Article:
With Instagram-worthy concoctions and eye-catching twists to classics taking over food trends in 2017, food innovation is running at an all-time high. Sustainability, health, and traditional feasts are just some of the up-and-coming food crazes the Specialty Food Association predicts might take over 2018. The results are in, and the SFA’s Trendspotter Panel has named what they believe will be the hottest food trends in 2018.
“Macro trends like sustainability and health are converging in the 2018 trends,” said Denise Purcell, Head of Content for the Specialty Food Association, in a press release. “The Panel is predicting more algae and other plant-based proteins and products meant to reduce food waste, as well as growth in the use of functional ingredients like activated charcoal, which is a base for the so-called ‘goth’ foods. But, while a lot of these trends speak to health and better-for-you choices, consumers’ demand for deeper flavor exploration is still strong, as evidenced by the interest in Filipino and regional Middle Eastern foods.”
Drawing perspectives from retail, foodservice, strategic marketing, and culinary education, panelists Ken Blanchette of FreshDirect, Jonathan Deutsch of Drexel University, Kara Nielsen of CCD Innovation, Perla Nieves and Alysis Vasquez of Midnight Market, Alison Tozzi Liu of the James Beard Foundation, and Elly Truesdell of Whole Foods Market predicted these top 10 trends for 2018:
1. Plant-based Foods
With its roots spreading throughout many categories, including meat substitutes, cheese, and frozen desserts, plant-based options, like meat-alternative algae, are enjoying the 2018 spotlight across convenience and major retail, and are winning over old and new fans alike.
2. Upcycled Products
As food waste continues to be a glaring problem in the U.S., consumers are seeking upcycled products made of ingredients and scraps that would have otherwise been discarded. Pressed juice made from imperfect fruit, chips made from fruit pulp, and snack bars made from the beermaking process are just some of the upcycled products attracting bigger appeal and expected to create a niche in the market in the coming year.
3. Filipino Cuisine
While the foods of the Philippines have not yet captured a broad U.S. audience, that’s all about to change. As American palates become more sophisticated and attuned to the complex flavors and bitter, sour notes of Filipino dishes, the #filipinofoodmovement will be a growing culinary force to be reckoned with in 2018.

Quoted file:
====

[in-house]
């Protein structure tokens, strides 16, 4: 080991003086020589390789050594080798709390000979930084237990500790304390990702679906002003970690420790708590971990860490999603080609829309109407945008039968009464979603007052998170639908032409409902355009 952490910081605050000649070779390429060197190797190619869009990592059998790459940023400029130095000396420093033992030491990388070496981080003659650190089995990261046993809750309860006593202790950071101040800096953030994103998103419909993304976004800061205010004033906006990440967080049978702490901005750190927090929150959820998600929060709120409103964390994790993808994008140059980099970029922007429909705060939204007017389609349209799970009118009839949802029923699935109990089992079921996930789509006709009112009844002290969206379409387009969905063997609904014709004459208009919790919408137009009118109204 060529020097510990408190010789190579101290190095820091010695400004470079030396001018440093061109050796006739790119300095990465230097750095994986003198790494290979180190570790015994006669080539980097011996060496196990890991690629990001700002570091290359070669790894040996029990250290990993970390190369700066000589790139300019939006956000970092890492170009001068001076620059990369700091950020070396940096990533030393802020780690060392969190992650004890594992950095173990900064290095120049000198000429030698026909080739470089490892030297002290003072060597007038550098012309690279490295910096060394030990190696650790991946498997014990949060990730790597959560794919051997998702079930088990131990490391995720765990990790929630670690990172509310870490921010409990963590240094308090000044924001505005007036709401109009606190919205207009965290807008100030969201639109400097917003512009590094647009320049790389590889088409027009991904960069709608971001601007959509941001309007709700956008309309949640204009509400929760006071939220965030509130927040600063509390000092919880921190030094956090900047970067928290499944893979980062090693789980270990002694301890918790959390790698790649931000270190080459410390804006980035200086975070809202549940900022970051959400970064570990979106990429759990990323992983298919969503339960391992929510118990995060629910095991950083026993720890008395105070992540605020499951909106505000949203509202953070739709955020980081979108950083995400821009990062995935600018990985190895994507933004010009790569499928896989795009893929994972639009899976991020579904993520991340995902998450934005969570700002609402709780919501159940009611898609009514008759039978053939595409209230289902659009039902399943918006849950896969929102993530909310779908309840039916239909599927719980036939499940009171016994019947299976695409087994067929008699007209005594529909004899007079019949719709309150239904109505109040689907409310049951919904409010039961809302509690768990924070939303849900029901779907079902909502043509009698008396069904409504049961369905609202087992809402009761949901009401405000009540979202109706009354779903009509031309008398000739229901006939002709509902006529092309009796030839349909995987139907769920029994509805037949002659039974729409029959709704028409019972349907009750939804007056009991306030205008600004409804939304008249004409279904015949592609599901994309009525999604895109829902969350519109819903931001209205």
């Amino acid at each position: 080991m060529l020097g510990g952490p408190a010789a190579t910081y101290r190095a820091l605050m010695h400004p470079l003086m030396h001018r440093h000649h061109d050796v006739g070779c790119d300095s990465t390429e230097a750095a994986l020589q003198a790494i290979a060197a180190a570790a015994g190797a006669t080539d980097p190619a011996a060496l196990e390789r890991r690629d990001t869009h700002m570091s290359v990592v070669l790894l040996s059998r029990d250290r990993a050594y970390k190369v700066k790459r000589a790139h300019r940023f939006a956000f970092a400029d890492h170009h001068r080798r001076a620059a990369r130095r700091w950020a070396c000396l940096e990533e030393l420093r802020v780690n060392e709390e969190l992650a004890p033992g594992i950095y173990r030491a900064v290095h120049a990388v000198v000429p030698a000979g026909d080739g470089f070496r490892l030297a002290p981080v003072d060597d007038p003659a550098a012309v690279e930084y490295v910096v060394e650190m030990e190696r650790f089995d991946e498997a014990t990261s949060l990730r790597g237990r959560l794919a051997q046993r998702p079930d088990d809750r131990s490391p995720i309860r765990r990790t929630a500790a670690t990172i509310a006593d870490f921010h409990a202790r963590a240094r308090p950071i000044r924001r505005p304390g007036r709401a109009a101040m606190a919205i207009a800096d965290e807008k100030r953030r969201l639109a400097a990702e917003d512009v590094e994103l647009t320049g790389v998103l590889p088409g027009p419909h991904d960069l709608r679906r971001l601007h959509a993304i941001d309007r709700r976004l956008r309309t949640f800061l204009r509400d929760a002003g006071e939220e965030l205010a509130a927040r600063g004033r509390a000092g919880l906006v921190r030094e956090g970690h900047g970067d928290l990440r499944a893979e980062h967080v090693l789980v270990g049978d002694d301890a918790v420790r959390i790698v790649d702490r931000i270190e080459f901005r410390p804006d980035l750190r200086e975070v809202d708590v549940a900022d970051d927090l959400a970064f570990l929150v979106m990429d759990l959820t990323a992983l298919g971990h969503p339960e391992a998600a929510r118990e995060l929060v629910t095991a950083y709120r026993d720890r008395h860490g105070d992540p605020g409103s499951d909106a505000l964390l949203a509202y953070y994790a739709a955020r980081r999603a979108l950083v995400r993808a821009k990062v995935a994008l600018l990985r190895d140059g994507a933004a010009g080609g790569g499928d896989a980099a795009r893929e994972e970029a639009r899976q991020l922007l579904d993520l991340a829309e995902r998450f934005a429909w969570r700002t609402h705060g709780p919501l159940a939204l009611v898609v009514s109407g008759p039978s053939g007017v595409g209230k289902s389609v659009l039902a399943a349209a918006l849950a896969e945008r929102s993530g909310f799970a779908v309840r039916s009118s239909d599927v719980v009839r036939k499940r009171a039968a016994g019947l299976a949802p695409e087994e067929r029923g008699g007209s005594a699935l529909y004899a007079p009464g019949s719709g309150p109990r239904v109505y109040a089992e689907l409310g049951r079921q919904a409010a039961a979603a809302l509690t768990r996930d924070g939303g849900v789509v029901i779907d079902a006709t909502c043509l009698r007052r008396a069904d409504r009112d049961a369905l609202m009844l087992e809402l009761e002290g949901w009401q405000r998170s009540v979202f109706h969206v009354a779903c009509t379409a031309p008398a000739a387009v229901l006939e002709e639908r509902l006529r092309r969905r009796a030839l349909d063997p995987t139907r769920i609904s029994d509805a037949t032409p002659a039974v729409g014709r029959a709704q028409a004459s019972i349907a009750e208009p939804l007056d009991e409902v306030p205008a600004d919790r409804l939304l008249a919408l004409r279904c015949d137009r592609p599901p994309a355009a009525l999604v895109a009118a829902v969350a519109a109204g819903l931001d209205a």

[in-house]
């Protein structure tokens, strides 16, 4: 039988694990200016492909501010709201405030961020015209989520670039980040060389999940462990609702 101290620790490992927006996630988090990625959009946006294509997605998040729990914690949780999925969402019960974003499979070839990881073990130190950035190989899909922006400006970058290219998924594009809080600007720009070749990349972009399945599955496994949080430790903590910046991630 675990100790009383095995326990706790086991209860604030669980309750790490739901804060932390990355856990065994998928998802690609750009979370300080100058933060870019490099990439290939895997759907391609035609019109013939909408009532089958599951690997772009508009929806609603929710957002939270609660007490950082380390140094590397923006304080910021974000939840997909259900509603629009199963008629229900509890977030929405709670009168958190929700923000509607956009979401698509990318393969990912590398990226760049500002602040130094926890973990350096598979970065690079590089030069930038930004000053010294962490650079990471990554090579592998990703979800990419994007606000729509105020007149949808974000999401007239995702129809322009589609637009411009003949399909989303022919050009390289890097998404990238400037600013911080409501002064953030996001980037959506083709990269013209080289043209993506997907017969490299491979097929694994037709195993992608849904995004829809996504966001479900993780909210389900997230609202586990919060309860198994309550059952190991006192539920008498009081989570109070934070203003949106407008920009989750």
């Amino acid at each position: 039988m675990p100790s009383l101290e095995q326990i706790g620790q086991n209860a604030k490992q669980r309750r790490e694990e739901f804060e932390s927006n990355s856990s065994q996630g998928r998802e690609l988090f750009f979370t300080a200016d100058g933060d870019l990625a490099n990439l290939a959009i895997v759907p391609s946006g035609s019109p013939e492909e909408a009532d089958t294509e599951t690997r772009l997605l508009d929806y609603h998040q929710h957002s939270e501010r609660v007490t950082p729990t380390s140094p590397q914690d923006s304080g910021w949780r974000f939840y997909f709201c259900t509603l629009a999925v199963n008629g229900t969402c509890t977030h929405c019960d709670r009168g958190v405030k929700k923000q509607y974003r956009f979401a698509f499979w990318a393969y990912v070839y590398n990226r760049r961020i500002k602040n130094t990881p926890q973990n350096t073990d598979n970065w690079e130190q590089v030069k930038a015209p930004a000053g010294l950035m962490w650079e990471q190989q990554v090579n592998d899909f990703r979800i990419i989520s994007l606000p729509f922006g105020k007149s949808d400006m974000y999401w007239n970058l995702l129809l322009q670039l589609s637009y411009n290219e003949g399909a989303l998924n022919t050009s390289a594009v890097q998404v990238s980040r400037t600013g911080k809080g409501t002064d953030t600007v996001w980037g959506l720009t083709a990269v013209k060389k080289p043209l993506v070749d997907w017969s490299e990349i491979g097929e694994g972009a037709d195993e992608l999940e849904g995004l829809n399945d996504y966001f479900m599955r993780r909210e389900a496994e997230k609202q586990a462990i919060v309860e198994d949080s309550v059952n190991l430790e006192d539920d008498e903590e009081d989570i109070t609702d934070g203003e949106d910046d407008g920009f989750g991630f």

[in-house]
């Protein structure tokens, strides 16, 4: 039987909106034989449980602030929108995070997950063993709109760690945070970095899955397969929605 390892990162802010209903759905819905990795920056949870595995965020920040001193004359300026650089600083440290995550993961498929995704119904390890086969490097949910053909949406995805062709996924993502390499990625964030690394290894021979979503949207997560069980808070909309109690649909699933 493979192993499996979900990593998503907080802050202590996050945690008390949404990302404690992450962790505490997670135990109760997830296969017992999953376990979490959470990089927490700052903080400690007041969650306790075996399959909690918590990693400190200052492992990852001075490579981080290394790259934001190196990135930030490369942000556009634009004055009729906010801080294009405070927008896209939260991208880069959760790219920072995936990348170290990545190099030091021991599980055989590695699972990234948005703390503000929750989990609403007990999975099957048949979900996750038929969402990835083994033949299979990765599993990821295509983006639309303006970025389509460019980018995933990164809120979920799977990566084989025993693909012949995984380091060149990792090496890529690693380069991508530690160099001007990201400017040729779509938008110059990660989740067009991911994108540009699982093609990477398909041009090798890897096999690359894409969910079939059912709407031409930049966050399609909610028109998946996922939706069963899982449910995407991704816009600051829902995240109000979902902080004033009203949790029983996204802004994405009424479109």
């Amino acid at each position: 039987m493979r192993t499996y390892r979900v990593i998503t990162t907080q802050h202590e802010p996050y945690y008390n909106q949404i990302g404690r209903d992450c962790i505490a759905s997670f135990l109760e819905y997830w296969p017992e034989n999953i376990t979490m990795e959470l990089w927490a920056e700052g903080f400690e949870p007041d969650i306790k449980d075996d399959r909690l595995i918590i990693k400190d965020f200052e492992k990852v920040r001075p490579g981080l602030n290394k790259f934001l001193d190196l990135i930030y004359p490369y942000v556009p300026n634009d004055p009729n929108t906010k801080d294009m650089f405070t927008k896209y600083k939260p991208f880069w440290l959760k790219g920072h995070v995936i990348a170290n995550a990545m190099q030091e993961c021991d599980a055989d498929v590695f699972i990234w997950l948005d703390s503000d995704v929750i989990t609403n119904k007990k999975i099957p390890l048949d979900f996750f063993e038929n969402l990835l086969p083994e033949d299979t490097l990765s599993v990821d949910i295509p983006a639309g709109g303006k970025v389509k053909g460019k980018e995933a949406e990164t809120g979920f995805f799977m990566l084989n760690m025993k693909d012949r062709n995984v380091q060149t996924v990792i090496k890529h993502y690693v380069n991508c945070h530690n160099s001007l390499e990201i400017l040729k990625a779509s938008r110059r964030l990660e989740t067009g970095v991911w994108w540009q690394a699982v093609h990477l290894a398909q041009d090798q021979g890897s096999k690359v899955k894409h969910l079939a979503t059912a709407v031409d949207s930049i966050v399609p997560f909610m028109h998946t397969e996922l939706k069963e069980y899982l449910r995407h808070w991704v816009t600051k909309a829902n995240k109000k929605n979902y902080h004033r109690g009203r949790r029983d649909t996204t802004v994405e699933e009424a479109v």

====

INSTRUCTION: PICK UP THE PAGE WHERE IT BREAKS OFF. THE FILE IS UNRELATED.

4. Goth Food
2017 glimpsed goth foods, but 2018 is expected to be the Year of the Goths. With rainbow and unicorn foods in our rearview mirror, activated charcoal–produced by heating coconut shells to extremely high temperatures until they are carbonized–is gaining superfood status for its reported detoxifying attributes and maximum aesthetic. Creeping into everything from pizza crust to lemonade to ice cream, the ultimate goth takeover will be complete in 2018.
With sugar topping the list of dietary watch-outs, consumers continue to look to alternative sweeteners for lower glycemic impact, fewer added-sugar calories, intriguing sweet flavors, and more sustainable footprints. Syrups made from dates, sorghum, and even yacon and sun root will join monk fruit on the market as emerging options to satisfy sweet cravings.
6. Product Labeling 2.0
More is more when it comes to product labeling and in 2018 consumers are expected to seek greater on-label visibility for all items in their shopping baskets, particularly for issues like GMO transparency, Fair Trade certification, responsible production, and no animal testing.
7. Root to Stem
Between nose-to-tail butchery and food waste reduction, sustainability and conscious consumerism meet again for root-to-stem cooking, which utilizes the entire fruit or vegetable, including things that are typically less commonly eaten like stems or leaves.
8. Cannabis Cuisine
With states legalizing recreational marijuana left and right, 2018 will witness an increase in the varieties of pot-enhanced food and beverage. Keep your eyes peeled for continued interest and greater acceptance of snacks, treats, and beverages made with a little something…extra.*
(*The Specialty Food Association recognizes that Federal law prohibits the possession, sale, or distribution of marijuana, but its sale and use is declared legal under some state laws. In recognizing cannabis as a food trend, the SFA in no way endorses or encourages activities which are in violation of state or Federal law.)
9. A (Deeper) Feast from the Middle East
While hummus, pita, and falafel were easy entry points in the past, American consumers are ready to expand their options and explore the deep traditions, regional differences, and classic ingredients of Middle Eastern cultures, with Persian, Israeli, Moroccan, Syrian, and Lebanese influences rising to the top.
10. The Rise of Traditional Bread
Although demand has been on the side of gluten-free in recent years, the traditional side of bakery is back as sourcing and fine-tuned production processes similar to proteins and vegetables are revived. Bakers are using local grains, milling the day before baking, and incorporating long proofing times, overall re-inventing what good bread means.
Additionally, the Trendspotter Panel says we'll see even more:
And don’t forget to keep trends like eating for beauty with products like collagen-infused foods, new superfood moringa, and mushrooms (extracts, powdered, or whole) as functional ingredients in everything from chocolate to lattes, on your radar with the approach of 2018.
The Trendspotter Panel will reconvene at the trade-only Winter Fancy Food Show in San Francisco on January 21-23. For more information, visit specialtyfood.com, and for more trends in the deli, diary, and bakery world, keep checking back with Deli Market News.